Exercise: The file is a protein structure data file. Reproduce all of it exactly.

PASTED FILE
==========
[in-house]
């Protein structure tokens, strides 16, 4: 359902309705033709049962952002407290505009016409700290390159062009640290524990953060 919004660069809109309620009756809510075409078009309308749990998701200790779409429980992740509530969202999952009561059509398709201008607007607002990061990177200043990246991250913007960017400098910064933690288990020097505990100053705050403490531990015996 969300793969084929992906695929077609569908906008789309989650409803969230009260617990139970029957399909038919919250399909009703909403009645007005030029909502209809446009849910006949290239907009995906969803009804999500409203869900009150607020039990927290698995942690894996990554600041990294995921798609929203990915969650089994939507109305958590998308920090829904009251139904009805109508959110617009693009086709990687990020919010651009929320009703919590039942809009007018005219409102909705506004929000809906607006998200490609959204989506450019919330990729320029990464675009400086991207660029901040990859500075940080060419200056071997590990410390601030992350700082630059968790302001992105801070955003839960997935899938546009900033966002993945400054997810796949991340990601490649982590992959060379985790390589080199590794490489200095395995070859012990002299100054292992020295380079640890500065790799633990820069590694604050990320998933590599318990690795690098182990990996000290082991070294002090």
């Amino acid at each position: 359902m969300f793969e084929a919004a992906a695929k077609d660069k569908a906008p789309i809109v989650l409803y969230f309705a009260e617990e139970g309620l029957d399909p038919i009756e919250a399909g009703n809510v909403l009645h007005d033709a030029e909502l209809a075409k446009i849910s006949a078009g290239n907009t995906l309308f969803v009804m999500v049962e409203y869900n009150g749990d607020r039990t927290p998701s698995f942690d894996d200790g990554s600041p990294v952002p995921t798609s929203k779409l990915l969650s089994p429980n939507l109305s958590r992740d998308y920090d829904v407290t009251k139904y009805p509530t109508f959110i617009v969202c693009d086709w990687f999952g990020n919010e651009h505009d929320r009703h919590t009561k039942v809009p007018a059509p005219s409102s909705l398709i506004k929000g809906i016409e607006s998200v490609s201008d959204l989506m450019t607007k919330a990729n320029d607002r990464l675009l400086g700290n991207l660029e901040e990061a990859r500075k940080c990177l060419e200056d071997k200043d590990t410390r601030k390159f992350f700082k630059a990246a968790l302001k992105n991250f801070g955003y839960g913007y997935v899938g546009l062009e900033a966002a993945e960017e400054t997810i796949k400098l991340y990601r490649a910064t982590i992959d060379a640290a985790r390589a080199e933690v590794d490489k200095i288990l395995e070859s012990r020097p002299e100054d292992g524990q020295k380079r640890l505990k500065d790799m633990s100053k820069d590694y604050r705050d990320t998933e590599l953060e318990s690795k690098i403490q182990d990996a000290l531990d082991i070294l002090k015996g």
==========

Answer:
[in-house]
């Protein structure tokens, strides 16, 4: 359902309705033709049962952002407290505009016409700290390159062009640290524990953060 919004660069809109309620009756809510075409078009309308749990998701200790779409429980992740509530969202999952009561059509398709201008607007607002990061990177200043990246991250913007960017400098910064933690288990020097505990100053705050403490531990015996 969300793969084929992906695929077609569908906008789309989650409803969230009260617990139970029957399909038919919250399909009703909403009645007005030029909502209809446009849910006949290239907009995906969803009804999500409203869900009150607020039990927290698995942690894996990554600041990294995921798609929203990915969650089994939507109305958590998308920090829904009251139904009805109508959110617009693009086709990687990020919010651009929320009703919590039942809009007018005219409102909705506004929000809906607006998200490609959204989506450019919330990729320029990464675009400086991207660029901040990859500075940080060419200056071997590990410390601030992350700082630059968790302001992105801070955003839960997935899938546009900033966002993945400054997810796949991340990601490649982590992959060379985790390589080199590794490489200095395995070859012990002299100054292992020295380079640890500065790799633990820069590694604050990320998933590599318990690795690098182990990996000290082991070294002090």
């Amino acid at each position: 359902m969300f793969e084929a919004a992906a695929k077609d660069k569908a906008p789309i809109v989650l409803y969230f309705a009260e617990e139970g309620l029957d399909p038919i009756e919250a399909g009703n809510v909403l009645h007005d033709a030029e909502l209809a075409k446009i849910s006949a078009g290239n907009t995906l309308f969803v009804m999500v049962e409203y869900n009150g749990d607020r039990t927290p998701s698995f942690d894996d200790g990554s600041p990294v952002p995921t798609s929203k779409l990915l969650s089994p429980n939507l109305s958590r992740d998308y920090d829904v407290t009251k139904y009805p509530t109508f959110i617009v969202c693009d086709w990687f999952g990020n919010e651009h505009d929320r009703h919590t009561k039942v809009p007018a059509p005219s409102s909705l398709i506004k929000g809906i016409e607006s998200v490609s201008d959204l989506m450019t607007k919330a990729n320029d607002r990464l675009l400086g700290n991207l660029e901040e990061a990859r500075k940080c990177l060419e200056d071997k200043d590990t410390r601030k390159f992350f700082k630059a990246a968790l302001k992105n991250f801070g955003y839960g913007y997935v899938g546009l062009e900033a966002a993945e960017e400054t997810i796949k400098l991340y990601r490649a910064t982590i992959d060379a640290a985790r390589a080199e933690v590794d490489k200095i288990l395995e070859s012990r020097p002299e100054d292992g524990q020295k380079r640890l505990k500065d790799m633990s100053k820069d590694y604050r705050d990320t998933e590599l953060e318990s690795k690098i403490q182990d990996a000290l531990d082991i070294l002090k015996g």